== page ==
New Oracle Exadata System Uses Custom Intel Xeon Chip
Intel is expanding its processor customization capabilities to address increasing demands from large end users—including online cloud businesses like Google and Facebook—for systems that are more optimized for their workloads. The giant chip maker already is expanding the number of versions of each chip it releases, but also is increasing the number of products it customizes for particular users. Intel officials last month announced a program in which the giant chip maker will offer customizable Xeon E5 processors that integrate field-programmable gate array (FPGA) technology into the same package. FPGAs enable businesses to program the chips for one workload, and then reprogram them for another job. Such capabilities are needed in a changing compute environment, according to Diane Bryant, senior vice president and general manager of Intel's Data Center and Connected Systems Group. "Two significant changes are the move to software defined infrastructure (SDI) and the move to scale-out, distributed applications," Bryant wrote in a post on the company blog when announcing the FPGA program. "The speed of application development and deployment of new services is rapid. The infrastructure must keep pace. It must move from statically configured to dynamic, from manually operated to fully automated, and from fixed function to open standard."Intel's Goldman said the chip maker has been working with Oracle since the early 1990s on optimization projects. Oracle entered the hardware business after buying Sun Microsystems in 2010. The company has since focused much of its efforts on offering converged systems—what officials call engineered systems—aimed at particular workloads, such as Exadata for databases and Exalogic for clouds. According to numbers from IDC analysts, Oracle leads the integrated platforms space with 48 percent of the market.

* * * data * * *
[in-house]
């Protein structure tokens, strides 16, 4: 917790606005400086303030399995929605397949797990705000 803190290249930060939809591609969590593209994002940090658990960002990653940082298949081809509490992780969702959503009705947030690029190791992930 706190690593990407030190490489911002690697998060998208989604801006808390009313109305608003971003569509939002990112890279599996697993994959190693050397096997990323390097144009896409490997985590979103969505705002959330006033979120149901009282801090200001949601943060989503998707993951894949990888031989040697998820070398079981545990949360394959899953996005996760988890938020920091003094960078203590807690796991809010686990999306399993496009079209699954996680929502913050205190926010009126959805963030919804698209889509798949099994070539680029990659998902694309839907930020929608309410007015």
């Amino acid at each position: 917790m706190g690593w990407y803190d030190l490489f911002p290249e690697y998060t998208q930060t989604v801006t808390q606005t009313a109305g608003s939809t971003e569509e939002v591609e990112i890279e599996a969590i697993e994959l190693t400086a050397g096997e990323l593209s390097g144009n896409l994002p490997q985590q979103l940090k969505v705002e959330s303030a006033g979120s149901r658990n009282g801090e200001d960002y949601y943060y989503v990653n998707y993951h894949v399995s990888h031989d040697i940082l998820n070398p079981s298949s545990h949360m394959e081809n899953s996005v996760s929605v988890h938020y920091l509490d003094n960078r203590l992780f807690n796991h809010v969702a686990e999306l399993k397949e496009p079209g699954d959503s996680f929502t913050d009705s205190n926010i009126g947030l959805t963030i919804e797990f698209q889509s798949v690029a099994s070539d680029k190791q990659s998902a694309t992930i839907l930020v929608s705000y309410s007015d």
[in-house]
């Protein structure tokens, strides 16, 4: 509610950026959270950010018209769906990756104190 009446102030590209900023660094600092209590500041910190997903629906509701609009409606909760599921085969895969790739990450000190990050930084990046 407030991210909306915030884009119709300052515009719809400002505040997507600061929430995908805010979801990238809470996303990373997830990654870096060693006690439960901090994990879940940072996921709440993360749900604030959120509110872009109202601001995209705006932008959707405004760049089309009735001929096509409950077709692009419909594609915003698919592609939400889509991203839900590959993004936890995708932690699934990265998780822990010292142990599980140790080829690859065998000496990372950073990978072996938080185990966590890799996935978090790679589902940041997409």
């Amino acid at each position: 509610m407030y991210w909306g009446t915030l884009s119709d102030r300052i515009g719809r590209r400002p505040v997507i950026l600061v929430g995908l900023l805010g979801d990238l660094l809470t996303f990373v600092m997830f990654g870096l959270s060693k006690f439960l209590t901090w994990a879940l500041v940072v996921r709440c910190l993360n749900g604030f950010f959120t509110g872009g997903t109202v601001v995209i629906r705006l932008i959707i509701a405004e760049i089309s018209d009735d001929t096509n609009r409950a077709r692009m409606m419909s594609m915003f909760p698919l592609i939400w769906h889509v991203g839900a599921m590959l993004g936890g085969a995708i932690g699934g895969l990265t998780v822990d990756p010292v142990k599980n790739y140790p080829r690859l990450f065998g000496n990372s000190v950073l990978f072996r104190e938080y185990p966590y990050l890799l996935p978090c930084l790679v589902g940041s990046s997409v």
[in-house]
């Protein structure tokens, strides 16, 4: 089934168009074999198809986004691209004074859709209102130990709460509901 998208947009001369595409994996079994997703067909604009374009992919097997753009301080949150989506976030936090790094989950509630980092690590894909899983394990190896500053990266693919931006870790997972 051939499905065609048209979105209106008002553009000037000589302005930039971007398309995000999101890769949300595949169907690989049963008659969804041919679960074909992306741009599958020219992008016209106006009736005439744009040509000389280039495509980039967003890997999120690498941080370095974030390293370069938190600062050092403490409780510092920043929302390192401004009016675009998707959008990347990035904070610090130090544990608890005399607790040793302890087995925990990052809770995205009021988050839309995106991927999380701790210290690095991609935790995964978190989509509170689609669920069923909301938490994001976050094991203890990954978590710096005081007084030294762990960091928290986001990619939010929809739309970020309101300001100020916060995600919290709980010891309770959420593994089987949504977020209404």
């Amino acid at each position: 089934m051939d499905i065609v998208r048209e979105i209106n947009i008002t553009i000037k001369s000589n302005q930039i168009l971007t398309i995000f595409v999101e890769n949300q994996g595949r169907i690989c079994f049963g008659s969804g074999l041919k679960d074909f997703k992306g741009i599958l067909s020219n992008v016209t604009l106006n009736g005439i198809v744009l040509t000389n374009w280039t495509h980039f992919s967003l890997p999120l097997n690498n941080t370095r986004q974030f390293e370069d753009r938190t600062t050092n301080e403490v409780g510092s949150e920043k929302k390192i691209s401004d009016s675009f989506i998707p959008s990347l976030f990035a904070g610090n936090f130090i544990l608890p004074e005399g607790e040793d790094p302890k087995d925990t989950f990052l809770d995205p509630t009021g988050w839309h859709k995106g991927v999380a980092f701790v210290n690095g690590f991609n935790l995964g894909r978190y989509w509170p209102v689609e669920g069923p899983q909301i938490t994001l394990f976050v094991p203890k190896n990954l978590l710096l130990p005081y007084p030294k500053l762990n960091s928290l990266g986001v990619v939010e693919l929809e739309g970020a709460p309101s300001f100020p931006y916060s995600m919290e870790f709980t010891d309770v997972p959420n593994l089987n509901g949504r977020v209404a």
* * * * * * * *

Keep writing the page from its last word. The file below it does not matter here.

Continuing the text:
She noted that last year Intel built 15 custom processors for particular customers, such as eBay and Facebook, and that there are more than twice as many products planned for 2014.